Electric Blankets

I'm posting this because it has me puzzled. As always, I'd love feedback and people's thoughts please, either in the comments section of this blog or via Twitter @Hypnagog

After seeing that my temperature dropped in REM sleep and caused me to wake up, I decided to get hold of an electric blanket to see if that could go some way to stabilising my temperature at night.

Before I carry on, this post is not an attack on electric blankets, nor their manufacturers, and I post the following findings as inconclusive and for discussion.

I fitted the blanket beneath my bedsheet, switched it on to preheat the bed (as shown in the instructions), then got into bed and turned it onto a maintenance setting.

I remember during the night that I was warm, too warm. I remember leaning over and turning it down to its lowest setting and still being uncomfotable, but I did sleep, and from memory it was most of the night.


When I looked at the Zeo data I found that I had almost no REM (5 mins) and that it was replaced by wake.

I was tired when I woke, so it seems to fit. REM rebound the following evening wasn't significant, although I did enter REM before SWS.

Possible Causes?

I did wonder if the electromagnetic field given off by the blanket could have either affected me, or the Zeo's detection of REM. 

Akerstedt et al (1999) showed that a 50-60Hz field can distrupt sleep with all of the following reduced: total sleep time (TST), sleep efficiency and stages 3+4 slow wave sleep (SWS). However, REM wasn't reduced.

It could be that with such a disturbed night there was little chance of hitting REM but that seems unlikely to me as my experiment with REM deprivation shows that REM is desparate to occur (and can even happen at sleep onset if severely deprived).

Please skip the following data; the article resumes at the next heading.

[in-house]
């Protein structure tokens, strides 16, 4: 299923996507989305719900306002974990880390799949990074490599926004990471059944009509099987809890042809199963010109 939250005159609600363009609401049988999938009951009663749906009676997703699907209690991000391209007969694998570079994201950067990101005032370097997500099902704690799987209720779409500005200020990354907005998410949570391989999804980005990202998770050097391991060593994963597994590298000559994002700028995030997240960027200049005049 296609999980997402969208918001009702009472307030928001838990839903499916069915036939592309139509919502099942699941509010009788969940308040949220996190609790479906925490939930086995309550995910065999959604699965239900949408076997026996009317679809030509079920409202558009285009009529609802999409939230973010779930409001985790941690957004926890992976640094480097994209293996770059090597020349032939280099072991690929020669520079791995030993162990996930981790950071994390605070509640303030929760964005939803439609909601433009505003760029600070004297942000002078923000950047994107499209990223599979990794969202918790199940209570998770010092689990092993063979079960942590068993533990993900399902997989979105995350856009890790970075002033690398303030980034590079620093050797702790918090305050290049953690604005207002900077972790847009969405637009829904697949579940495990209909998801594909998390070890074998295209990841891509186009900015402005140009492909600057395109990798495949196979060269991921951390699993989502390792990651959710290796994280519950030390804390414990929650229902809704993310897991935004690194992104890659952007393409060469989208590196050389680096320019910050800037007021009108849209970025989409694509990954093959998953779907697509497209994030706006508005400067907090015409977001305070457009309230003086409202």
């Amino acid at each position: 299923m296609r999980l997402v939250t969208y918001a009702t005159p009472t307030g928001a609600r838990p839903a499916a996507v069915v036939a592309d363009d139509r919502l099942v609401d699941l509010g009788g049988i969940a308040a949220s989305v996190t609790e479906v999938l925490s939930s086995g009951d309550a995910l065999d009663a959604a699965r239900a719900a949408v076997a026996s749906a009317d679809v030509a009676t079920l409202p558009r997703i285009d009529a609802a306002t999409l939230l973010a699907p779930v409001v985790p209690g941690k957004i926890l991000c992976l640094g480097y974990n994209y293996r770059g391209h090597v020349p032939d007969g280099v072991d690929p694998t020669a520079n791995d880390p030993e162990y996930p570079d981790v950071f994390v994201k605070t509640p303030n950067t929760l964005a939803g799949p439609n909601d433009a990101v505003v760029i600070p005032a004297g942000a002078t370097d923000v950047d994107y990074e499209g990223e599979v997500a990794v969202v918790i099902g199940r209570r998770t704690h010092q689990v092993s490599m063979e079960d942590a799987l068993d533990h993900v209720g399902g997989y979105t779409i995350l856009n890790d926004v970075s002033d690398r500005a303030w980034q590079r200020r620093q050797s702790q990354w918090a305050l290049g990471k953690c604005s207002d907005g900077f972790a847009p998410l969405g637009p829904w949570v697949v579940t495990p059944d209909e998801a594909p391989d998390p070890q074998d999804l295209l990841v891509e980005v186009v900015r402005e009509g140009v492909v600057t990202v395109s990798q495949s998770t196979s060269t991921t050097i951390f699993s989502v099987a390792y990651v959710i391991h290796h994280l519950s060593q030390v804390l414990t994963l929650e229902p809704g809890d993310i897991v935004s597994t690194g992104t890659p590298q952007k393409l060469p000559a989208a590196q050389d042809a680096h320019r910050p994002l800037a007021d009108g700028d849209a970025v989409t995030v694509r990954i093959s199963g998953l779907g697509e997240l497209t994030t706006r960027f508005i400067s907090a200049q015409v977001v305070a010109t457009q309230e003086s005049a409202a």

I do have a couple of Gauss Meters, so the following evening I checked the blanket out. Admittedly this was with the blanket up to it's highest setting (a setting that you would only use for pre-heating, not sleeping), but as expected there is an electromagnetic field around the blanket.

The blanket didn't give off a field until I placed my hand on it (simulating someone laying down on it).

This is no surprise as everything gives off an EMF field: low energy lightbulbs, microwaves, TVs, computers, WiFi, even us to a degree. This isn't going to turn into a jumping up and down blog post demanding that we all live in Faraday Cages but I did wonder if there was an link.

If EMF is to blame, then my instinct says that the blanket affected the measurement of REM rather than the REM itself.

Another possibility is that there is a link between reduced REM and increased body temperature, such as in the case highlighted here (a fever causing reduced / disturbed REM sleep).

Could it just be that the temperature disturbed me during the night, after all I do like the bedroom to be cold?

If I had to guess why this would only happen in REM, I would have to speculate that this is because the body doesn't regulate its temperature well during REM and becomes largely poikilothermic, so rather than waking because I was too cold, I was waking because I was too warm. This would suggest that I did go into REM but that it was too fragmented to be detected by the 30 second epoch of the Zeo. I would suggest that REM that is that fragmented is next to useless as far as restorative sleep is concerned.


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